I.F. Stone, Secret Agent? Spy? Mole?
Silver Spring, Md.
In an October 3, 2006, piece on The American Prospect‘s website, Eric Alterman denounced as “almost entirely bogus” the controversy over “whether [I. F.] Stone ever willingly…cooperated with the KGB in any way. He did not.”
In May 2009, Alexander Vassiliev’s notes from KGB archives became public. They show that from 1936 until the end of 1938, Stone secretly carried out specific tasks for the KGB. That is the definition of an intelligence agent, although Stone appears not to have been a particularly important one.
Vassiliev’s notes also corroborate that Stone was code-named “BLIN” and thus was the journalist whom the KGB attempted to re-recruit in late 1944, as first revealed by Venona intercepts released in 1996. Moreover, former KGB Maj. Gen. Oleg Kalugin, whose 1992 allegations instigated the controversy, stated three years ago that Stone began cooperating with Soviet intelligence in 1936. Kalugin has rightly been criticized for changing his story, but that statement has to count for something, unless one thinks it was a lucky guess.
Rather than retract his ill-advised assertion when faced with new evidence, Alterman has aggressively attacked–obfuscating the facts, denouncing the messengers and lumping together everybody who doesn’t march in lockstep with his inner convictions [“The Liberal Media,” June 22].
Because of the new evidence, I agreed to sift through all the allegations and counterclaims in an essay for the Journal of Cold War Studies, which appears in the Summer 2009 edition (mitpressjournals.org/toc/jcws/11/3). Readers can judge for themselves whether I treated Stone fairly and put his activities in context.
Alterman’s behavior is disappointing for a CUNY journalism professor who never fails to present himself as a disciple of I.F. Stone, one of the premier investigative journalists of his generation.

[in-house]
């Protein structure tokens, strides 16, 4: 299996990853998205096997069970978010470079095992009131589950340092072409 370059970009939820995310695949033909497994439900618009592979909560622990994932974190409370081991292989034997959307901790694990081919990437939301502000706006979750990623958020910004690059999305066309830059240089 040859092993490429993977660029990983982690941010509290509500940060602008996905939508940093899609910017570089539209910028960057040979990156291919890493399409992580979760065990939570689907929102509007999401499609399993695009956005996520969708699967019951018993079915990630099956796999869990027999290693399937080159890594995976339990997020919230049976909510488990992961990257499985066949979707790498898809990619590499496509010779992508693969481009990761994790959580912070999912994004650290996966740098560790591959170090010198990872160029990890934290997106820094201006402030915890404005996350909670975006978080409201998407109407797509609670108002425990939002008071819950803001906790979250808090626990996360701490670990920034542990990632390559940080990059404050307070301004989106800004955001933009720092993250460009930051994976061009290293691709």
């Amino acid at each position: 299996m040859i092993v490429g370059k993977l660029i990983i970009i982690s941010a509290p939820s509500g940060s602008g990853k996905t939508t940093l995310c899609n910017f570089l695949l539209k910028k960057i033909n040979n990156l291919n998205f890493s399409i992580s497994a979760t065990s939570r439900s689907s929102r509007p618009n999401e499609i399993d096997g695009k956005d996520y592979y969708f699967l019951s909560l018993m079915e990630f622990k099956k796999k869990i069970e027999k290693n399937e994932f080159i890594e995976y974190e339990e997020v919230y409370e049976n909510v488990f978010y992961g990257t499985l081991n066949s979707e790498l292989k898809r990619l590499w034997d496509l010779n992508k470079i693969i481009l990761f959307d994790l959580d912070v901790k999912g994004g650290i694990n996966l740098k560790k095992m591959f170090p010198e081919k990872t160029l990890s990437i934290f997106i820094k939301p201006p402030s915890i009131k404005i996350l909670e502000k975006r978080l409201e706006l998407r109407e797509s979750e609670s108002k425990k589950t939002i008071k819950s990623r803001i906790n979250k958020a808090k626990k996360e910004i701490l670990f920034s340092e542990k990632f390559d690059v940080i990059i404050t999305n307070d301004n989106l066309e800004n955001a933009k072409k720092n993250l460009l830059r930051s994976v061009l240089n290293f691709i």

New York City
Neither space nor sanity allows me to regurgitate, yet again, all the holes in the arguments for I.F. Stone’s alleged espionage career made by the likes of Max Holland, or those of Ann Coulter and Messrs. Haynes, Klehr, Radosh, Horowitz, Novak, etc. They reveal far more about Stone’s accusers than about the man himself. Holland knows that the notes of Vassiliev–ex-KGB man desperate to sell his wares in the West–have never been verified and are hardly the kind of source upon which any careful historian would build a case for espionage. He also knows that the myriad self-contradictory musings of Kalugin–another ex-KGB man desperate to sell his wares in the West–have not only been successfully challenged but have changed over time, depending on who was buying. (Kalugin denied them to me personally.) He knows, further, that by the standards of Haynes, Klehr and Vassiliev, Walter Lippmann was a “Soviet spy,” as were countless other Western journalists of the period.